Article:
New Study Highlight Problems With Health Information on the Internet

A new study conducted by the RAND Corporation for the California Healthcare Foundation, finds that consumers have difficulty accessing important health-related information on the Internet and that the information they do find is generally incomplete and hard for many to understand.

The study — the most comprehensive evaluation to date of the quality, accessibility, and readability of information in the rapidly expanding e-health universe — finds that although the accuracy of information presented on the Internet is fairly high, many of the sites reviewed contain contradictory information. In addition, the research showed that consumers may encounter a substantial amount of irrelevant information when using search engines and simple search terms.

"The Internet should be a tool that anybody can use, but this shows that a good portion of its health resources may be out of reach for some," said the report's lead author, RAND analyst Gretchen Berland, M.D. "As the online population becomes more representative of the larger U.S. population in terms of race, age, income, and education, the content available on the Internet should correspond to those changes."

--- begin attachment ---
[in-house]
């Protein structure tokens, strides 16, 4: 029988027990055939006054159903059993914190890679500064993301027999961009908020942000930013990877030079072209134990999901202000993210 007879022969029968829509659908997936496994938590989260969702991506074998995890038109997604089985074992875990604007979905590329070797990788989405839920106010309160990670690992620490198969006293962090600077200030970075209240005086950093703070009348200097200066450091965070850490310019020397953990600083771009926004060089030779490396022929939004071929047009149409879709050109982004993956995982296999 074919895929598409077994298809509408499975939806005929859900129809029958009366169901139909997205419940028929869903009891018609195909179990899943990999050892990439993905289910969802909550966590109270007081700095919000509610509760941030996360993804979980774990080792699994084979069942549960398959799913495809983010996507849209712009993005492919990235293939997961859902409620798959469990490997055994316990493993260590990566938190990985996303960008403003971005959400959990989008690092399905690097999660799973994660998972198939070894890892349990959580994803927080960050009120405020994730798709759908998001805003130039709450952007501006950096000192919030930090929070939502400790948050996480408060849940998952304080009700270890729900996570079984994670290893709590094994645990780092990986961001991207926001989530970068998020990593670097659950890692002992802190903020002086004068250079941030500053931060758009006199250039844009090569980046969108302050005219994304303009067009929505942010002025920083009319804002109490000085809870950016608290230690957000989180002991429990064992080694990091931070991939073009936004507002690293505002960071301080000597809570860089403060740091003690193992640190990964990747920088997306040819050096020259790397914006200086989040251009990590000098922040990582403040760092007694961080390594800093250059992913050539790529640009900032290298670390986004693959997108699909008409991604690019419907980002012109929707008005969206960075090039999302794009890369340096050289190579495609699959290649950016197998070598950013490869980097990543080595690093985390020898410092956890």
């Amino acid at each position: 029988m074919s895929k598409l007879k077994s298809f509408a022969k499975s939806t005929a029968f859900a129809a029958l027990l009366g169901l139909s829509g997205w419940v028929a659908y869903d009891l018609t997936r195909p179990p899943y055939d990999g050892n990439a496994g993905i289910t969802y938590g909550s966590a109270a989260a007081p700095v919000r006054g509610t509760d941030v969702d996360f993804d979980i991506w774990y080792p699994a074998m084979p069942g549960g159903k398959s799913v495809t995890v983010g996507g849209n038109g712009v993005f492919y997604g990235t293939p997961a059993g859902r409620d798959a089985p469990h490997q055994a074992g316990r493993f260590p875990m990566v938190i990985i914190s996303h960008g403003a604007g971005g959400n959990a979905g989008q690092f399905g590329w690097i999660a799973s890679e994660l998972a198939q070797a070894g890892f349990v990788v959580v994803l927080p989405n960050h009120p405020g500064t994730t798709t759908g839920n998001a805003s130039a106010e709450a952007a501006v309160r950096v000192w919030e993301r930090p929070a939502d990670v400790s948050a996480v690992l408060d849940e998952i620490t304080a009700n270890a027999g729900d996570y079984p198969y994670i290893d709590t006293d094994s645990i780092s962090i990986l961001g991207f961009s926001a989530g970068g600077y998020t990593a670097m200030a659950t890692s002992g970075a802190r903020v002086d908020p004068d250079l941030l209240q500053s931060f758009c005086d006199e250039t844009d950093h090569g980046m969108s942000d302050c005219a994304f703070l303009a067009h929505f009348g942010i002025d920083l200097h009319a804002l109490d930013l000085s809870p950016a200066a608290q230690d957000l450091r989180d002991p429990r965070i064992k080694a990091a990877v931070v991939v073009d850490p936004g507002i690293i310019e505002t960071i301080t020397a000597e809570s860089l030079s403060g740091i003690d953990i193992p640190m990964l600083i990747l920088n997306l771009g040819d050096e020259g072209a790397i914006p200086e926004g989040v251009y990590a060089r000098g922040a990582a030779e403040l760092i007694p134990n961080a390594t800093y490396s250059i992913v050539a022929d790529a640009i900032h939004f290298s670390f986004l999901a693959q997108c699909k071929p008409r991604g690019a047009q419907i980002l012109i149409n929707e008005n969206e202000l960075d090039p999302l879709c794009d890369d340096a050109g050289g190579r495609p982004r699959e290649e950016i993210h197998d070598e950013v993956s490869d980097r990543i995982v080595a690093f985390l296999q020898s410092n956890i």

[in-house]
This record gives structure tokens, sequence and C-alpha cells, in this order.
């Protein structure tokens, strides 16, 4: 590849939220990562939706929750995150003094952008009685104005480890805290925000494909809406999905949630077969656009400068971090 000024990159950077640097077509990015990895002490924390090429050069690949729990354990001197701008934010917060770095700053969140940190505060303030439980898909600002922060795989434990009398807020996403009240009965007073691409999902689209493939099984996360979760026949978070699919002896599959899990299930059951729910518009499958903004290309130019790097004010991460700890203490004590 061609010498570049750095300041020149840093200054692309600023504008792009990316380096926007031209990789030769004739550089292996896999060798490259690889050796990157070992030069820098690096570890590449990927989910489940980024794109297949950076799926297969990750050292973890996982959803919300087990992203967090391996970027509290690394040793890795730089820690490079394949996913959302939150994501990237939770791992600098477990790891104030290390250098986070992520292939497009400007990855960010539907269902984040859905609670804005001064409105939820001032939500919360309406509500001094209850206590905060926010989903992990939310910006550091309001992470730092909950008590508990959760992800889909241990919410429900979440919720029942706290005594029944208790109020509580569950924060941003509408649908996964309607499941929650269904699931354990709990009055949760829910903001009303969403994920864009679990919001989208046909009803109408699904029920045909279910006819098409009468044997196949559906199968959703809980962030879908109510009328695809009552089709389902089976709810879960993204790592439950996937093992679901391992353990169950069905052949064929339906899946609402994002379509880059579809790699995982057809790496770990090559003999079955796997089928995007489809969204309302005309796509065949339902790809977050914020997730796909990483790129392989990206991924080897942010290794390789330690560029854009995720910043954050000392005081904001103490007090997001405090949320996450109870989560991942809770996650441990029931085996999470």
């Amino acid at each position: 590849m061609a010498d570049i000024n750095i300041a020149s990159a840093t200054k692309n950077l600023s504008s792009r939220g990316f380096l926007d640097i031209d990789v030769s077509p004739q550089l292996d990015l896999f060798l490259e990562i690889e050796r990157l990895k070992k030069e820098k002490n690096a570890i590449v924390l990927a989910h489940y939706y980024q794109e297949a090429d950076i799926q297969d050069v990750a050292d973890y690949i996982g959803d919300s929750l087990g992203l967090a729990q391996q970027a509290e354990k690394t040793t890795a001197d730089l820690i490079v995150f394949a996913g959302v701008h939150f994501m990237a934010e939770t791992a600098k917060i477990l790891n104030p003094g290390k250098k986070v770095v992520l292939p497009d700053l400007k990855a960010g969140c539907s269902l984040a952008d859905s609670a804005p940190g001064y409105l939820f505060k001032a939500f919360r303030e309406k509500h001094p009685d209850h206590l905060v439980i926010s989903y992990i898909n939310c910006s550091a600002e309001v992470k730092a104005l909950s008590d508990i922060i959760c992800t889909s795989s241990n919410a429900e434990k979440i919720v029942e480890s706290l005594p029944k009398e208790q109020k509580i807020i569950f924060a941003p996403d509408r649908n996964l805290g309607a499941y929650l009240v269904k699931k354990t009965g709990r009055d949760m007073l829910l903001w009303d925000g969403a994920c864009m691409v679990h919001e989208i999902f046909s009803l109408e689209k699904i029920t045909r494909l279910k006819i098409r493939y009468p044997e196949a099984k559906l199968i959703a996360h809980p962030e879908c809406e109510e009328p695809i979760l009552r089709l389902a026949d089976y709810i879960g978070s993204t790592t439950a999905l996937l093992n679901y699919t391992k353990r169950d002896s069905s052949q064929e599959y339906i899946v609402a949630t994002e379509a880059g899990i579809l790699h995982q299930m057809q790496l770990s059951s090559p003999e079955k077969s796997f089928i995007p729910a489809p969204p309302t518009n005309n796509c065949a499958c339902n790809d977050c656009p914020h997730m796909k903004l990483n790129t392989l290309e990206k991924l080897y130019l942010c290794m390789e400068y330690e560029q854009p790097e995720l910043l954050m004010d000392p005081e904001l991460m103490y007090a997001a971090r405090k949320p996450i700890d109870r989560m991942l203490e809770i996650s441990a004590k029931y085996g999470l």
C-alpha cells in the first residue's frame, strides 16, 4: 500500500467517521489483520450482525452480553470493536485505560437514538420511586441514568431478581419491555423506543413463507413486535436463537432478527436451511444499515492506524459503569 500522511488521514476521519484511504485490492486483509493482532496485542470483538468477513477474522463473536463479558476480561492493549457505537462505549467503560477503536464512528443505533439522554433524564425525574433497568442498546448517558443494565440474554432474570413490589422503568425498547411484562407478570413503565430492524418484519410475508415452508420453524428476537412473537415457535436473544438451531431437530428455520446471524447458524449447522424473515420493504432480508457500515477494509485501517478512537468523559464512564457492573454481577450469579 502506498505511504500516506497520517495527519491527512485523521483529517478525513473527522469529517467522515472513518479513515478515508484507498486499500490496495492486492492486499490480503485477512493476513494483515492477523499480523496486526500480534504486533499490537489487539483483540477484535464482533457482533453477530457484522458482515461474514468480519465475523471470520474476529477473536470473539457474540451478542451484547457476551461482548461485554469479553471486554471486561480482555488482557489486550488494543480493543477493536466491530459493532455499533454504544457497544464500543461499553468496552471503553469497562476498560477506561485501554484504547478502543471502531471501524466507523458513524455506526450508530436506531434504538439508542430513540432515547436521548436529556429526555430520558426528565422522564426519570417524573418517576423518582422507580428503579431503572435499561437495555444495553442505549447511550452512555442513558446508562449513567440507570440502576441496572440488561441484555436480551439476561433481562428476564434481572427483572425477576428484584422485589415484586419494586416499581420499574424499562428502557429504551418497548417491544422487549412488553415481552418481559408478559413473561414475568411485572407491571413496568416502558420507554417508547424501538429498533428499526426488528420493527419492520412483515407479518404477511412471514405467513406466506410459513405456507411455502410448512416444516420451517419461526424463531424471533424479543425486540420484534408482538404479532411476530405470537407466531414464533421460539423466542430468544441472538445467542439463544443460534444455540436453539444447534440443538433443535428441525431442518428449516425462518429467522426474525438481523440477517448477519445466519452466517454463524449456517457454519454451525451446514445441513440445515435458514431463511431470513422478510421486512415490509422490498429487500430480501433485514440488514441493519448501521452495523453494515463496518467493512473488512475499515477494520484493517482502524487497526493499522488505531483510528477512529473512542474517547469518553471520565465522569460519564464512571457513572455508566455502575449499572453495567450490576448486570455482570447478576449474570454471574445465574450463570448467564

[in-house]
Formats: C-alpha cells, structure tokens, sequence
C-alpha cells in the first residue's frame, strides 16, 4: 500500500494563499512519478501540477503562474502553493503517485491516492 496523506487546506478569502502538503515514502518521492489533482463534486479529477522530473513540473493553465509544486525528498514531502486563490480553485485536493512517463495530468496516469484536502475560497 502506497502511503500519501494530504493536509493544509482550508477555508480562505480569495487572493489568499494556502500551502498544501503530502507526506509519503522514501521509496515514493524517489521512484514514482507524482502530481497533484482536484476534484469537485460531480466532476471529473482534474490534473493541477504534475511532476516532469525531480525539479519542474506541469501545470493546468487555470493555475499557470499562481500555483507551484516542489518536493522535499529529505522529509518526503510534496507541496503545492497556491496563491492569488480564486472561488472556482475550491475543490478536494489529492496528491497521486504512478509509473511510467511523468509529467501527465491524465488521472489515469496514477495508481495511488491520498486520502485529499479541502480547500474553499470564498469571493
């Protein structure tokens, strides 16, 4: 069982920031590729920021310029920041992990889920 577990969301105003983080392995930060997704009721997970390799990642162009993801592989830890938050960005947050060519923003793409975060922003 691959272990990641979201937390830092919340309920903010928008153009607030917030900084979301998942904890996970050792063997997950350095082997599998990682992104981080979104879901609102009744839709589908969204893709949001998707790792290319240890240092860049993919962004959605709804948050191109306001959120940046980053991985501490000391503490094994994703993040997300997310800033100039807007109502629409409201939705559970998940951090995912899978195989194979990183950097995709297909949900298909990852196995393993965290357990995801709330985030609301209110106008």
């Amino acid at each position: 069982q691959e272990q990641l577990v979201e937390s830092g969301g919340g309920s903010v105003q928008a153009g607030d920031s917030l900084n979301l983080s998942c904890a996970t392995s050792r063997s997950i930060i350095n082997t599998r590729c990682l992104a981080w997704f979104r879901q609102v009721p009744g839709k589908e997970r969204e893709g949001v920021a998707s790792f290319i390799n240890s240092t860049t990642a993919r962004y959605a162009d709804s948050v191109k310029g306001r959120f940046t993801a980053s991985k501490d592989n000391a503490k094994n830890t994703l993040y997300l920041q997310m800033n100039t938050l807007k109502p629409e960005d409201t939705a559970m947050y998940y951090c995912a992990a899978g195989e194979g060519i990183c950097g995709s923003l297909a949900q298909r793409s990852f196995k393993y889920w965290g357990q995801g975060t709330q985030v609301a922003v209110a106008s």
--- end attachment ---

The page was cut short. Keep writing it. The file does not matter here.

Recent surveys indicate that almost 100 million Americans go online in search of health information, with 70 percent of them saying that what they find influences their treatment decisions.

To download a copy of the complete report, visit: http://ehealth.chcf.org/view.cfm?section=Industry&itemID=3973

"Click With Care: New Study Spotlights Problems and Potholes in Health Information on the Internet" California HealthCare Foundation Press Release 05/22/2001.